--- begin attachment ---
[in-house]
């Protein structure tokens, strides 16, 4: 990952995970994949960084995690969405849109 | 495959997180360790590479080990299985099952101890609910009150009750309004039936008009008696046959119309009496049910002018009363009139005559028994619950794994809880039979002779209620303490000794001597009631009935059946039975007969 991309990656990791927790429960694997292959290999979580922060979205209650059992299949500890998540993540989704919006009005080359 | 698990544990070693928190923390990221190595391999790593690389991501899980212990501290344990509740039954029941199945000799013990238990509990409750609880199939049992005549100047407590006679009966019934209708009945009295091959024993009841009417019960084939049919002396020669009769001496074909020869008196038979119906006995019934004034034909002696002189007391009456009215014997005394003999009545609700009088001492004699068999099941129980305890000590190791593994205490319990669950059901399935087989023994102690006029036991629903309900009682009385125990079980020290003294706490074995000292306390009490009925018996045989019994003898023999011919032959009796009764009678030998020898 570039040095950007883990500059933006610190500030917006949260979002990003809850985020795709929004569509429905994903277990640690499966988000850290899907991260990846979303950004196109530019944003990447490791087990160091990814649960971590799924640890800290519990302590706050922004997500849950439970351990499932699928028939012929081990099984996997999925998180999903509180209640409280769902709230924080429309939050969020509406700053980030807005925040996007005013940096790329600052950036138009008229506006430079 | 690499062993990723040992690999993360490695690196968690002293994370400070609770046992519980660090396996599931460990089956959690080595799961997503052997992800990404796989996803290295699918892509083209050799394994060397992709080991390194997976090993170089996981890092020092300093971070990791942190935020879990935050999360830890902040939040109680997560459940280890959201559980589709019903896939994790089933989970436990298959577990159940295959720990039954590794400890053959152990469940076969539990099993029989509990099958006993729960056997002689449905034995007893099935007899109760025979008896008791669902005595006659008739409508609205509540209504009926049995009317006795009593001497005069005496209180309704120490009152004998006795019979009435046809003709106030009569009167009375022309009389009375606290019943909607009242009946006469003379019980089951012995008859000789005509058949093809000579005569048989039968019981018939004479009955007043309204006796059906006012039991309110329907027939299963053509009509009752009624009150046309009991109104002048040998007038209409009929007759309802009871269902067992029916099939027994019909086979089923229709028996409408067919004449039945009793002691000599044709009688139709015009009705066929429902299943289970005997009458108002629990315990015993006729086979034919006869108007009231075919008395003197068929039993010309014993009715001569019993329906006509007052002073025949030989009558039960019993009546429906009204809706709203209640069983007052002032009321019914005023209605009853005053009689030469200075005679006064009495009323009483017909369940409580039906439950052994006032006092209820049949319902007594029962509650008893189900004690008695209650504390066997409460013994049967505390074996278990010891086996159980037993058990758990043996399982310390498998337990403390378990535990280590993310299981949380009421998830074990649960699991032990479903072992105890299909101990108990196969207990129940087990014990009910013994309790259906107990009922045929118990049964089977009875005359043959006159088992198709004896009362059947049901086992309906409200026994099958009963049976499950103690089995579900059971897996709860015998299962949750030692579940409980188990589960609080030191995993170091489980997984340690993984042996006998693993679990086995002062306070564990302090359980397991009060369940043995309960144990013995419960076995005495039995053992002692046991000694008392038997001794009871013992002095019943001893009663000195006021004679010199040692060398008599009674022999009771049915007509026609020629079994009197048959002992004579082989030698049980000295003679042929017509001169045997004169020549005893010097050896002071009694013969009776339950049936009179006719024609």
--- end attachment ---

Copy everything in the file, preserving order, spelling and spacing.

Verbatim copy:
[in-house]
């Protein structure tokens, strides 16, 4: 990952995970994949960084995690969405849109 | 495959997180360790590479080990299985099952101890609910009150009750309004039936008009008696046959119309009496049910002018009363009139005559028994619950794994809880039979002779209620303490000794001597009631009935059946039975007969 991309990656990791927790429960694997292959290999979580922060979205209650059992299949500890998540993540989704919006009005080359 | 698990544990070693928190923390990221190595391999790593690389991501899980212990501290344990509740039954029941199945000799013990238990509990409750609880199939049992005549100047407590006679009966019934209708009945009295091959024993009841009417019960084939049919002396020669009769001496074909020869008196038979119906006995019934004034034909002696002189007391009456009215014997005394003999009545609700009088001492004699068999099941129980305890000590190791593994205490319990669950059901399935087989023994102690006029036991629903309900009682009385125990079980020290003294706490074995000292306390009490009925018996045989019994003898023999011919032959009796009764009678030998020898 570039040095950007883990500059933006610190500030917006949260979002990003809850985020795709929004569509429905994903277990640690499966988000850290899907991260990846979303950004196109530019944003990447490791087990160091990814649960971590799924640890800290519990302590706050922004997500849950439970351990499932699928028939012929081990099984996997999925998180999903509180209640409280769902709230924080429309939050969020509406700053980030807005925040996007005013940096790329600052950036138009008229506006430079 | 690499062993990723040992690999993360490695690196968690002293994370400070609770046992519980660090396996599931460990089956959690080595799961997503052997992800990404796989996803290295699918892509083209050799394994060397992709080991390194997976090993170089996981890092020092300093971070990791942190935020879990935050999360830890902040939040109680997560459940280890959201559980589709019903896939994790089933989970436990298959577990159940295959720990039954590794400890053959152990469940076969539990099993029989509990099958006993729960056997002689449905034995007893099935007899109760025979008896008791669902005595006659008739409508609205509540209504009926049995009317006795009593001497005069005496209180309704120490009152004998006795019979009435046809003709106030009569009167009375022309009389009375606290019943909607009242009946006469003379019980089951012995008859000789005509058949093809000579005569048989039968019981018939004479009955007043309204006796059906006012039991309110329907027939299963053509009509009752009624009150046309009991109104002048040998007038209409009929007759309802009871269902067992029916099939027994019909086979089923229709028996409408067919004449039945009793002691000599044709009688139709015009009705066929429902299943289970005997009458108002629990315990015993006729086979034919006869108007009231075919008395003197068929039993010309014993009715001569019993329906006509007052002073025949030989009558039960019993009546429906009204809706709203209640069983007052002032009321019914005023209605009853005053009689030469200075005679006064009495009323009483017909369940409580039906439950052994006032006092209820049949319902007594029962509650008893189900004690008695209650504390066997409460013994049967505390074996278990010891086996159980037993058990758990043996399982310390498998337990403390378990535990280590993310299981949380009421998830074990649960699991032990479903072992105890299909101990108990196969207990129940087990014990009910013994309790259906107990009922045929118990049964089977009875005359043959006159088992198709004896009362059947049901086992309906409200026994099958009963049976499950103690089995579900059971897996709860015998299962949750030692579940409980188990589960609080030191995993170091489980997984340690993984042996006998693993679990086995002062306070564990302090359980397991009060369940043995309960144990013995419960076995005495039995053992002692046991000694008392038997001794009871013992002095019943001893009663000195006021004679010199040692060398008599009674022999009771049915007509026609020629079994009197048959002992004579082989030698049980000295003679042929017509001169045997004169020549005893010097050896002071009694013969009776339950049936009179006719024609």